Fig. 1.
Characterization of the study area. Location map of the area, São Francisco de Paula, RS, Brazil (left box). Landscape of the study site dominated by herbaceous vegetation (upper right box. in upper right corner: headquarters of the RPPN Pró-Mata; in lower right corner: forest patch). And view from the wetland’s east bank showing the heterogeneity of herbaceous and tree vegetation (bottom right box).

Sampling and data collection. We manually captured males of Boana leptolineata and Phyllomedusa distincta through active search (Crump & Scott, 1994Crump, M. L. & Scott, N. J. J. R. 1994. Visual encounter surveys. In: Heyer W. R.; Donnelly, M. A.; McDiarmid, R. W.; Hayek, L. A. C. & Foster, M. S. eds. Measuring and Monitoring Biological Diversity: Standard Methods for Amphibians. Washington, Smithsonian Institution Press, p. 84-92.) in reproductive sites. We collected data between 08:00 p.m. and 00:00 a.m., over four consecutive nights in January 2020, totaling a sampling effort of 16 h. We packed each captured specimen in a plastic bag inflated with air and moist vegetation where they were kept for 1 to 4 h to prevent recapture in the same night of sampling. We released them at the same capture site at the end of each collection night. It is important to mention that during data collection other species were in vocalization activity (Scinax sp., Dendropsophus minutus, Boana faber and Pseudis cardosoi), but were not included in this study.

Assessment of occupied and available calling sites. For each captured vocalizing male, we evaluated the structure of the occupied microhabitat (vocalization site). For this purpose, we delimited 1 x 1 m quadrants with the individual observed location in the center. Within each quadrant, we obtained the maximum height and visually estimated (coverage percentage) the area occupied by herbaceous, shrub and tree vegetation and by flooded area (the height measurement of the occurrence of flooded area was recorded with a value of zero) (adapted from Huckembeck et al., 2012Huckembeck, S.; Claudino, M.; Correa, F.; Bastos, R. F.; Loebmann, D.; Tozetti, A. M. & Garcia, A. M. 2012. Pattern activity and microhabitat use of Pseudis minuta Günther, 1858 (Anura, Hylidae) in a subtropical Biosphere Reserve in Brazil. Brazilian Journal of Biology 72:331-336.; Tozetti & Martins, 2008Tozetti, A. M. & Martins, M. 2008. Habitat use by the South American rattlesnake (Crotalus durissus) in southeastern Brazil. Journal of Natural History 42:1435-1444. ; Santos et al., 2016Santos, N. P.; Colombo, P.; Avila, F. P.; Oliveira, M. & Tozetti, A. M. 2016. Calling site selection by the south American tree frog Hypsiboas pulchellus (Anura, Hylidae) in subtropical wetlands. South American Journal of Herpetology 3:149-156.; Moser et al., 2019Moser, C. F.; Olmedo, G.; Oliveira, M. & Tozetti, A. M. 2019. Movement ecology and habitat use in males of two species of Boana (Anura: Hylidae) during the breeding season. Herpetology Notes 12:885-893.). If the quadrant lacked some vegetation types, we replaced the height measurement corresponding to the absent type with the maximum height of the vegetation type present at the central point of the same quadrant. Thus, we obtained at least three height measurements for each quadrant. To characterize the microhabitat structure available to individuals, we applied the same assessment in four quadrants that were 1 m away from the occupied quadrant, oriented by each cardinal direction.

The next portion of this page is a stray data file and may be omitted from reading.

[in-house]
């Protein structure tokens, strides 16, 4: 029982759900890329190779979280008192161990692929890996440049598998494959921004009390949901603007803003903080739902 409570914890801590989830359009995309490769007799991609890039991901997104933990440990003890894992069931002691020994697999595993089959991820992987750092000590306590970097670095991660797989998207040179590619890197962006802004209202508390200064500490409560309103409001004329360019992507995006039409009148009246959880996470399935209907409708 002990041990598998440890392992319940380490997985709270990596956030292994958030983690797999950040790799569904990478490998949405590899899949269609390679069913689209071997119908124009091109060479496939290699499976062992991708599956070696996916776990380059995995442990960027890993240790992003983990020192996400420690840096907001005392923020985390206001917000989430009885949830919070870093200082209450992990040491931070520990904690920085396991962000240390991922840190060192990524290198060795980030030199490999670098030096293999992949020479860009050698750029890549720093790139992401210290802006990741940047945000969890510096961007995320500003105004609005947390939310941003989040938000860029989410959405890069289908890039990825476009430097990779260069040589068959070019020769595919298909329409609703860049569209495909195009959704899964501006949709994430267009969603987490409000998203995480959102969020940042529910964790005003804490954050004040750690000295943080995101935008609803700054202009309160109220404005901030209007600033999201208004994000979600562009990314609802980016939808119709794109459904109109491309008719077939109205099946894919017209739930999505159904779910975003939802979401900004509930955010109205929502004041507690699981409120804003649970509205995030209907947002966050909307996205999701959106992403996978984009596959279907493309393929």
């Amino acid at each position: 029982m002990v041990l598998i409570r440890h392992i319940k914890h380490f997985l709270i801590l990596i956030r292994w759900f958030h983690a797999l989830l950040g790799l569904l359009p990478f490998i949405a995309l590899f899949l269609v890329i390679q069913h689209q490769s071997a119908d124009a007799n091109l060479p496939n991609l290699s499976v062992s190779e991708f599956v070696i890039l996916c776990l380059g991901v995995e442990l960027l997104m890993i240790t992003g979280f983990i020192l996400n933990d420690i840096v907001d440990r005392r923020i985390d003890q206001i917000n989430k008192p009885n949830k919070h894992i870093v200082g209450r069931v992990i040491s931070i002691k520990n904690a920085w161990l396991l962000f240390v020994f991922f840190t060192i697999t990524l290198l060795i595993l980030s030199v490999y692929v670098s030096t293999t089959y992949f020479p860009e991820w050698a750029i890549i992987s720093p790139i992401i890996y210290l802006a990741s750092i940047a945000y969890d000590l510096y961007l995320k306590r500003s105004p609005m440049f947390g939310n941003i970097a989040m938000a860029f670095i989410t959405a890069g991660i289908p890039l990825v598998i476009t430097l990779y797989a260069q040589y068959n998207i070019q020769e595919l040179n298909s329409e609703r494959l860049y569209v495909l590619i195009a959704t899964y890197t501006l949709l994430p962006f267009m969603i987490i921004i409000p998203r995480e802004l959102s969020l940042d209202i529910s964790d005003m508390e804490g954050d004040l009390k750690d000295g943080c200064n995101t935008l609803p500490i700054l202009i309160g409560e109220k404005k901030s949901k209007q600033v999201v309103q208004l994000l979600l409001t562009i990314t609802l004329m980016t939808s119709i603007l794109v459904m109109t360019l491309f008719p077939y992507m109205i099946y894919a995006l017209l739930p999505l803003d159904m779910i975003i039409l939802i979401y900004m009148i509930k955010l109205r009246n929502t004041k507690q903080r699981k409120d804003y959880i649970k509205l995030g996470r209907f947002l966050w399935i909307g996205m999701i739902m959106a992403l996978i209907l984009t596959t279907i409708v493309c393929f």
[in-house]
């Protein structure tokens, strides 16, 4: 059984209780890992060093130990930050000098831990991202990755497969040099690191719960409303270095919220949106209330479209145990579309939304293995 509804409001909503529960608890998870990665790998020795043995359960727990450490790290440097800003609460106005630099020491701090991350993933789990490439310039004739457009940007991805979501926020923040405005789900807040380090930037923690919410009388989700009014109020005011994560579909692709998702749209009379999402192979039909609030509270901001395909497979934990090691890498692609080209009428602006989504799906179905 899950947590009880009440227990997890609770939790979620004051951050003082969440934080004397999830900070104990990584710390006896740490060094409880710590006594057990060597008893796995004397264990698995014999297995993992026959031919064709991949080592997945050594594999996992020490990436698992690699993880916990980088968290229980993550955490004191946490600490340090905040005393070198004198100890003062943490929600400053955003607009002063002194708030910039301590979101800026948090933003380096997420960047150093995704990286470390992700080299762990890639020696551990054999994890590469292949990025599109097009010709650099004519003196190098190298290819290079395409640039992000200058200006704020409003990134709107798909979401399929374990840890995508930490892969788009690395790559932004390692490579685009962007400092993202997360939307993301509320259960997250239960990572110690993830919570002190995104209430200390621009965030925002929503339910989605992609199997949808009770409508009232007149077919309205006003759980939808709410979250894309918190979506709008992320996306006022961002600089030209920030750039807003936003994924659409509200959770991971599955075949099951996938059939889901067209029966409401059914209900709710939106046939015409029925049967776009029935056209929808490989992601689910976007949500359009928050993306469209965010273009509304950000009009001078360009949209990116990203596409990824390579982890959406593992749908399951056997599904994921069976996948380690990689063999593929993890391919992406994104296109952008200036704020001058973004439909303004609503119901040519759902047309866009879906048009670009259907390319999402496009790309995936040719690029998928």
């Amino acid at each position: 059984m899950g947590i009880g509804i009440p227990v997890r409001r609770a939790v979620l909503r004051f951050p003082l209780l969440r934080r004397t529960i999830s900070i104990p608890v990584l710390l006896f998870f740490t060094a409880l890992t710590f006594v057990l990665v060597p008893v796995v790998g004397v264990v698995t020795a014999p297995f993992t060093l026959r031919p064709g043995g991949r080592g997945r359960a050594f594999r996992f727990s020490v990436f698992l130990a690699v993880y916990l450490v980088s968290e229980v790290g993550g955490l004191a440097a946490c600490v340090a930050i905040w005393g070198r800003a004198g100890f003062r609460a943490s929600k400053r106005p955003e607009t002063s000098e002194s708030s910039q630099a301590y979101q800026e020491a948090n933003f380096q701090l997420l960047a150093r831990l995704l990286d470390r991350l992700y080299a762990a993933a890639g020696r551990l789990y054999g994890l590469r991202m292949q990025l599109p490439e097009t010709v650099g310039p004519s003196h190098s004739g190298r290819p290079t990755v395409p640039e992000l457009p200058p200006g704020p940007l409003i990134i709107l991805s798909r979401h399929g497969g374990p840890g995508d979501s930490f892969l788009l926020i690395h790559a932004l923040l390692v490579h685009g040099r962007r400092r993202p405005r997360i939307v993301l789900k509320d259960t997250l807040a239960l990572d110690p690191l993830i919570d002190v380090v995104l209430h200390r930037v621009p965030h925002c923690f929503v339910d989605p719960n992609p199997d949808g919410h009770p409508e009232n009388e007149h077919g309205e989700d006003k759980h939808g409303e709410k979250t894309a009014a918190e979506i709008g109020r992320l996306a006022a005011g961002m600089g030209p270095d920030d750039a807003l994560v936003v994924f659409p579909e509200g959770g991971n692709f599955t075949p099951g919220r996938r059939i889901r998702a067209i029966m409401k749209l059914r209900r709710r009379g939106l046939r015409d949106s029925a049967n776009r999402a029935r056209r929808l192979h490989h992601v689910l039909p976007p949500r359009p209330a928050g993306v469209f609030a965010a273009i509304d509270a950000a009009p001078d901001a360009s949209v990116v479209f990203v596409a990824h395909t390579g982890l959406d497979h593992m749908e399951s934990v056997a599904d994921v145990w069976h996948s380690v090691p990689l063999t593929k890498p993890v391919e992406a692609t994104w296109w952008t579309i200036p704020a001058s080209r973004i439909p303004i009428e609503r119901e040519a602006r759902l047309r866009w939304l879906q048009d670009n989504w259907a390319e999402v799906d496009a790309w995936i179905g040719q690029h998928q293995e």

In addition, for each captured individual, we measured its height from the ground (perch height), its minimum distance to the edge of the body of water and the perch’s substrate type: herbaceous, shrub, tree or water (Menin et al., 2005Menin, M.; Rossa-Feres, D. & Giaretta, A. 2005. Resource use and coexistence of two syntopic hylid frogs (Anura, Hylidae). Revista Brasileira de Zoologia 22:61-72.; Prado & Pombal 2005Prado, G. M. & Pombal, J. P. 2005. Distribuição espacial e temporal dos anuros em um brejo da Reserva Biológica de Duas Bocas, sudeste do Brasil. Arquivos do Museu Nacional 4:685-705.; Wachlevski et al., 2008Wachlevski, M.; De Souza, P. H.; Kopp, K. & Eterovick, P. C. 2008. Microhabitat use and feeding habits of Crossodactylus bokermanni Caramaschi and Sazima, 1985 (Anura, Hylodidae) at a site in south-eastern Brazil. Journal of Natural History 42:19-20.; Santos et al., 2016Santos, N. P.; Colombo, P.; Avila, F. P.; Oliveira, M. & Tozetti, A. M. 2016. Calling site selection by the south American tree frog Hypsiboas pulchellus (Anura, Hylidae) in subtropical wetlands. South American Journal of Herpetology 3:149-156.; Moser et al., 2019Moser, C. F.; Olmedo, G.; Oliveira, M. & Tozetti, A. M. 2019. Movement ecology and habitat use in males of two species of Boana (Anura: Hylidae) during the breeding season. Herpetology Notes 12:885-893.).